Most infections caused by ESBL-producing E. coli have occurred in people with other medical conditions who are already very sick, and also in elderly people. People who have been taking antibiotics for other reasons or who have recently been in hospital are also at higher risk.
Can ESBL-producing E. coli be treated?
There are only a few antibiotics that can be used to treat infections caused by ESBL-producing E. coli. Most ESBL-producing E. coli are resistant to many commonly used antibiotic medicines such as cephalosporins and penicillins. Two antibiotics that have been effective are nitrofurantoin and fosfomycin.
How can ESBL-producing E. coli infection be prevented?
Resistance of germs (bacteria) to antibiotics is becoming a very big problem. ESBL-producing E. coli is just one example of bacteria becoming resistant to antibiotics. It is essential that antibiotics are only used when necessary and, when they are needed, the full dose and full course of the antibiotic must be taken. This will help to reduce the number of bacteria that are becoming resistant to antibiotics.
Preventing the spread of infection
Many infections caused by ESBL-producing E. coli are not spread from person to person, such as UTIs. However, if the bacteria causes an infection in your gut (gastroenteritis) then it is essential to take the following steps to prevent the spread of infection to others:
- Wash your hands thoroughly after going to the toilet. Ideally, use liquid soap in warm running water but any soap is better than none. Dry properly after washing.
- Don't share towels and flannels.
- Don't prepare or serve food for others.
- Regularly clean the toilets that you use, with disinfectant. Wipe the flush handle, toilet seat, bathroom taps, surfaces and door handles with hot water and detergent at least once a day. Keep a cloth just for cleaning the toilet (or use a disposable one each time).
- Stay off work, college, etc, until at least 48 hours after the last episode of diarrhoea or being sick (vomiting).
What does it mean for me?
In summary, if you develop an infection with ESBL-producing E. coli:
- Your infection can still be treated effectively. You may need a different antibiotic to the commonly used ones.
- If you have been given antibiotics for a urine infection and you don't seem to be getting any better, contact your doctor.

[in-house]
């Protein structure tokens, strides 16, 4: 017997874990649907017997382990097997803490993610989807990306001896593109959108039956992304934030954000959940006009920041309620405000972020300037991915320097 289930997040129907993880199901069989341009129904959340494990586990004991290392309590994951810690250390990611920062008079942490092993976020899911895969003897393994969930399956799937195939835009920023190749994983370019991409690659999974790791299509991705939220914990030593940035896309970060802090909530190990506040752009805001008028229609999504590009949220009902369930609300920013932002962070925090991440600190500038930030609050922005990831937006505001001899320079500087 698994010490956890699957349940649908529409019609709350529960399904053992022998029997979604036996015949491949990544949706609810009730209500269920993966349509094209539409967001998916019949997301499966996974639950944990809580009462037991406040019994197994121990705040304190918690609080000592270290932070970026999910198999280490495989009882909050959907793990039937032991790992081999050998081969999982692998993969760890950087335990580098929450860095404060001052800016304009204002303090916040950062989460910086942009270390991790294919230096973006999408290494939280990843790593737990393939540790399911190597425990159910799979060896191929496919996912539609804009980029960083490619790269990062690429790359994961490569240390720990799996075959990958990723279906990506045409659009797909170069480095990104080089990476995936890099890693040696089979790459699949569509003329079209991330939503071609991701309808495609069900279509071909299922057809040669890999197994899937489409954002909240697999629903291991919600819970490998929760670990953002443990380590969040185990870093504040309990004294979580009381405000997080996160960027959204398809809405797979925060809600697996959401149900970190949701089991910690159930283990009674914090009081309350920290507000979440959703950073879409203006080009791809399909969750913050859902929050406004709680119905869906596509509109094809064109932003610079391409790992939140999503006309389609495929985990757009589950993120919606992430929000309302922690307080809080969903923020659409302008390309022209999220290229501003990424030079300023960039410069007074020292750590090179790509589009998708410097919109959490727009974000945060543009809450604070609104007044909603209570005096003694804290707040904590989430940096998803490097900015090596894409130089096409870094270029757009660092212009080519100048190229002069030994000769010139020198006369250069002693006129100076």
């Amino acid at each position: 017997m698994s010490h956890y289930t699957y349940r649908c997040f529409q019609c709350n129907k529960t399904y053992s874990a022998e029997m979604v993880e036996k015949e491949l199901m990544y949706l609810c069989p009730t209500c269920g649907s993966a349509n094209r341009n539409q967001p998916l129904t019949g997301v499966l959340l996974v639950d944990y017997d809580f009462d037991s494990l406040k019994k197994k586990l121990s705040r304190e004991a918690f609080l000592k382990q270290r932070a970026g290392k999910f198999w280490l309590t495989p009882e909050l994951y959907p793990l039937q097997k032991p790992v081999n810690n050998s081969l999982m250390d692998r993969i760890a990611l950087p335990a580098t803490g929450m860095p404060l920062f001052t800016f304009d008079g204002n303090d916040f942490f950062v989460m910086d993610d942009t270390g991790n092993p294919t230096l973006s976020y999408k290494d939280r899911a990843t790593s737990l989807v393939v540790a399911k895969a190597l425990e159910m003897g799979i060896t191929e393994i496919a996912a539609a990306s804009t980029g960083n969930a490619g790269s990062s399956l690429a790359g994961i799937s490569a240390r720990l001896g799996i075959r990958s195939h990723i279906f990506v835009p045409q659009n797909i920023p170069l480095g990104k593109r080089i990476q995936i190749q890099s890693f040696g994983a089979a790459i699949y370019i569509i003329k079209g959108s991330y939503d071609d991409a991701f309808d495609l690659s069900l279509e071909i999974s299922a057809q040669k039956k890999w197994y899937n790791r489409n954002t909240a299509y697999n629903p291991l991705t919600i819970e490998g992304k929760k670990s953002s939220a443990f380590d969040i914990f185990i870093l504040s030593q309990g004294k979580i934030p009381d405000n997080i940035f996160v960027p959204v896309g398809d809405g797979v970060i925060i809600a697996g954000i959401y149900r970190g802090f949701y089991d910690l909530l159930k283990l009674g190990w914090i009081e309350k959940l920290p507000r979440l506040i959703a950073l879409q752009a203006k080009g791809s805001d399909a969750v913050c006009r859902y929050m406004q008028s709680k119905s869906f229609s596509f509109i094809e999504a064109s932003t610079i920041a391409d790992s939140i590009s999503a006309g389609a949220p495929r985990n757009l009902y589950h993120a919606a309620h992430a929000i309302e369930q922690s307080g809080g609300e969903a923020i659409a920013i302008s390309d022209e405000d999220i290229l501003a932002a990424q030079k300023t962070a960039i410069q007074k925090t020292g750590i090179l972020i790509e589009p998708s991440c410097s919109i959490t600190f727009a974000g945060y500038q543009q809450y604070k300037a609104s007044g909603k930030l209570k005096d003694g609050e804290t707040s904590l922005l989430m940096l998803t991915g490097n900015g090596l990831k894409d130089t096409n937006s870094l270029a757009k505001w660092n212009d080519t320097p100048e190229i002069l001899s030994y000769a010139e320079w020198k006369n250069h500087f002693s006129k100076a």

- You are unlikely to pass your infection on to others, other than if you have an illness with sickness and diarrhoea. People in hospital are more vulnerable to infection, however, so if you develop this infection in hospital, you may be isolated from other patients.
- If you have been treated for an ESBL-producing E. coli infection in the past, and you develop similar symptoms, let your doctor know you have had an ESBL infection before.
We can all help reduce antibiotic-resistant germs evolving by using antibiotics appropriately. Take them only when your doctor advises they are necessary, and in accordance with the instructions you are given.
Further reading & references
- Extended-spectrum beta-lactamases (ESBLs); Public Health England
- Curello J, MacDougall C; Beyond Susceptible and Resistant, Part II: Treatment of Infections Due to Gram-Negative Organisms Producing Extended-Spectrum beta-Lactamases. J Pediatr Pharmacol Ther. 2014 Jul;19(3):156-64. doi: 10.5863/1551-6776-19.3.156.
- Rawat D, Nair D; Extended-spectrum beta-lactamases in Gram Negative Bacteria. J Glob Infect Dis. 2010 Sep;2(3):263-74. doi: 10.4103/0974-777X.68531.
- Bader MS, Loeb M, Brooks AA; An update on the management of urinary tract infections in the era of antimicrobial resistance. Postgrad Med. 2017 Mar;129(2):242-258. doi: 10.1080/00325481.2017.1246055. Epub 2016 Oct 21.
- Shaikh S, Fatima J, Shakil S, et al; Antibiotic resistance and extended spectrum beta-lactamases: Types, epidemiology and treatment. Saudi J Biol Sci. 2015 Jan;22(1):90-101. doi: 10.1016/j.sjbs.2014.08.002. Epub 2014 Aug 17.
Disclaimer: This article is for information only and should not be used for the diagnosis or treatment of medical conditions. Patient Platform Limited has used all reasonable care in compiling the information but makes no warranty as to its accuracy. Consult a doctor or other healthcare professional for diagnosis and treatment of medical conditions. For details see our conditions.
Dr Mary Harding
Dr Hannah Gronow